Many estimates put the number of preventable deaths due to medical errors around 100,000 people per year. In recognition of that problem, the Institute of Medicine, a private advisory group, issued a highly influential report in 1999 titled “To Err Is Human” to the public and Congress. It asserted that if the practice of medicine was made more systematic in all hospitals, the number of unnecessary deaths would be cut in half within five years. Both Congress and the hospital community embraced this philosophy, and have been operating under its principles for the past 15 years.
The problem with this thinking is that it is mistaken – most medical errors are made by individual human error, not systematic flaws. There have been a number of studies confirming that improved systems in hospitals have little impact on preventable fatal medical errors, including a recent study from Ontario, Canada, that concluded: “implementation of surgical safety checklists in Ontario, Canada, was not associated with significant reductions in operative mortality or complications.” Other studies have drawn similar conclusions. A 2008 analysis of 10,000 surgical patients at the University of South Florida found that, of all the complications among those patients, only 4% were attributable to flawed systems.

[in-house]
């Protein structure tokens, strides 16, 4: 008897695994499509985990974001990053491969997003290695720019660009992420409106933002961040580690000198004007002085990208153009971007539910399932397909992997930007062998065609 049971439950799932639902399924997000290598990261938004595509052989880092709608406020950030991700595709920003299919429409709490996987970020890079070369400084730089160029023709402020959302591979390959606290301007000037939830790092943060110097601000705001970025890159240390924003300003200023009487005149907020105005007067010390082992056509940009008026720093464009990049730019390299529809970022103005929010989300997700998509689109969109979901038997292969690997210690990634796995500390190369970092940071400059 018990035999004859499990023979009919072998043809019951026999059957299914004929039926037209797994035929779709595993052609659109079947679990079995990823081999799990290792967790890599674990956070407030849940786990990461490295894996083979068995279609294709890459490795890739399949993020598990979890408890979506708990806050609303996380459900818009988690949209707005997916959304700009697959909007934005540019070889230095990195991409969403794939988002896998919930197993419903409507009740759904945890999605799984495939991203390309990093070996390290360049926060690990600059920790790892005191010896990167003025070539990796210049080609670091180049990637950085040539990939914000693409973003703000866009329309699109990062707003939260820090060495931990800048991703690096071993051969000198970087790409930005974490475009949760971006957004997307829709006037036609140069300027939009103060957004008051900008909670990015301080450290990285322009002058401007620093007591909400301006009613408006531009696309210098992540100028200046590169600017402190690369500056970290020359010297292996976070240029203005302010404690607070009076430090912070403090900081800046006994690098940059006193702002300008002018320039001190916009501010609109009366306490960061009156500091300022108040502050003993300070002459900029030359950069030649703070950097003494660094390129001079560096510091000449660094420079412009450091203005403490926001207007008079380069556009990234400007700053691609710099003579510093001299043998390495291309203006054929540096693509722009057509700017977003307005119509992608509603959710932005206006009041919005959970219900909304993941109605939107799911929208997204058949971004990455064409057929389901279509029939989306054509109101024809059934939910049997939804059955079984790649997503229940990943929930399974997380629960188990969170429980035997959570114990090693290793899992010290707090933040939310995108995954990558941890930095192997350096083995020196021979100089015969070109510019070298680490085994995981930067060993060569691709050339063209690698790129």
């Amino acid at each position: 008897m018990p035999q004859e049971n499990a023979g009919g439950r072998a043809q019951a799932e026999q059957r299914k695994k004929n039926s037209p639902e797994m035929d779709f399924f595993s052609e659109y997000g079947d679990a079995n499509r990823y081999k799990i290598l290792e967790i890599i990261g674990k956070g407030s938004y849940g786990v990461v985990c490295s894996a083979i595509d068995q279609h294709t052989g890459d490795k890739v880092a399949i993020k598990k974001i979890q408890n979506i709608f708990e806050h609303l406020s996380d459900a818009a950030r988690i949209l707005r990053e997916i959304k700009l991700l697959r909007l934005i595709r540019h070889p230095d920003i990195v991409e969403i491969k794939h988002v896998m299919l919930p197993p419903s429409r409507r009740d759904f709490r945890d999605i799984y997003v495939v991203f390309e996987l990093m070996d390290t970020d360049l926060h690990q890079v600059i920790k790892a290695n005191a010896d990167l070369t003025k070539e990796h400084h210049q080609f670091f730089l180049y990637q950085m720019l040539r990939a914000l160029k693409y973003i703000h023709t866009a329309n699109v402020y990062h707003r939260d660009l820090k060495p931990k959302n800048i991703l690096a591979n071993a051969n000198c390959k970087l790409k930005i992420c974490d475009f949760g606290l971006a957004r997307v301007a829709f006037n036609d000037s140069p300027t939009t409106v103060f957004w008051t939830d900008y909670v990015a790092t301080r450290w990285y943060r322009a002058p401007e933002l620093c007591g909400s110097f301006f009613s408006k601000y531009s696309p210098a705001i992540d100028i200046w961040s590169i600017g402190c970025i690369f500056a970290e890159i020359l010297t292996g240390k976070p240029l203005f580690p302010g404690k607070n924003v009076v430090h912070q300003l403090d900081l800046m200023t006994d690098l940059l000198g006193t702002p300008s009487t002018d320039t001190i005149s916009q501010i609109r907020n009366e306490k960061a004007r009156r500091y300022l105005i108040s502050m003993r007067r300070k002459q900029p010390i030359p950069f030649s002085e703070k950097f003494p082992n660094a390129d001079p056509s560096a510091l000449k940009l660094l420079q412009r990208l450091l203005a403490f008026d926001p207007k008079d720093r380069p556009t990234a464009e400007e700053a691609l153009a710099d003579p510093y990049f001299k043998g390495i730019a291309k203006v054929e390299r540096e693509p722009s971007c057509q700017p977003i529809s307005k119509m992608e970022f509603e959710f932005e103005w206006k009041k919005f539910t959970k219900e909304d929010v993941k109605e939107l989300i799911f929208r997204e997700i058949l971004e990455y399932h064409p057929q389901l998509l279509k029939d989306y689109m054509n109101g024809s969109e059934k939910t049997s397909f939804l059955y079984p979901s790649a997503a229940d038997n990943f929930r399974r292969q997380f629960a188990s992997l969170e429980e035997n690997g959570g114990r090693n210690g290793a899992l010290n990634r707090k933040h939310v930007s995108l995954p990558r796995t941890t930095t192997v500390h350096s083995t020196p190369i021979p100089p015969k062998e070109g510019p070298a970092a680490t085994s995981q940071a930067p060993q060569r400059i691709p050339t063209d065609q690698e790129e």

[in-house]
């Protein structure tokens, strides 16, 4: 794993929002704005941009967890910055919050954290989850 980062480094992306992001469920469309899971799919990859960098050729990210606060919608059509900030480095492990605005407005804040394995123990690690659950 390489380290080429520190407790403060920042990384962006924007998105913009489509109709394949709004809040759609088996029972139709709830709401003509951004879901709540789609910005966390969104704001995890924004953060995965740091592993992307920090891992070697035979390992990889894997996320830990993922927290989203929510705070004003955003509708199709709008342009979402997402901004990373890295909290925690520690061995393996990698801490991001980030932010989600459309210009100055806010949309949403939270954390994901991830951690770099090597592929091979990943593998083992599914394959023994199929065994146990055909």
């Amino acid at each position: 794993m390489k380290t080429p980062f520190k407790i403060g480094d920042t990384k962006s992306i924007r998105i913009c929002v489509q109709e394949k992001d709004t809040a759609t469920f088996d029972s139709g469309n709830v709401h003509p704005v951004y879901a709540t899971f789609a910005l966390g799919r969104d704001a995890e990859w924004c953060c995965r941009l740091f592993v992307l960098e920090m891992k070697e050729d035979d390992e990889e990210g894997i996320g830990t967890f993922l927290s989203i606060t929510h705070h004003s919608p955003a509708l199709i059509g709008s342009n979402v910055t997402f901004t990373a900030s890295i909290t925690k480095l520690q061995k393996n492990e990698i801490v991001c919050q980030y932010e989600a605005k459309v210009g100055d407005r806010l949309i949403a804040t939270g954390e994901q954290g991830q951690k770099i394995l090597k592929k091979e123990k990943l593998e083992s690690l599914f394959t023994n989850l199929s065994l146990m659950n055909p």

The focus on systems meant that many researchers were ignoring another possible cause of fatal medical errors: incompetence by a small number of physicians. Dr. Robert Oshel, who was chief statistician for the National Practitioner Data Bank, examined medical malpractice suits nationwide and found that 2% of American doctors were responsible for 50% of the payouts over a 20-year period. And an Australian group examined 19,000 complaints against doctors over a 10-year period and found that 3% of Australia’s doctors accounted for 49% of complaints. Some staggering facts help explain the problem:
– The average American hospital revokes the privileges of one doctor every 20 years.
– Only 250, or 0.04%, of the nation’s 650,000 physicians lose their licenses annually. At that rate, it would take 50 years to remove the most dangerous 2% of doctors.
Perhaps the answer is not better systems, but better oversight, training, and discipline for the doctors committing the greatest numbers of errors.
Please read the LA Times for more details.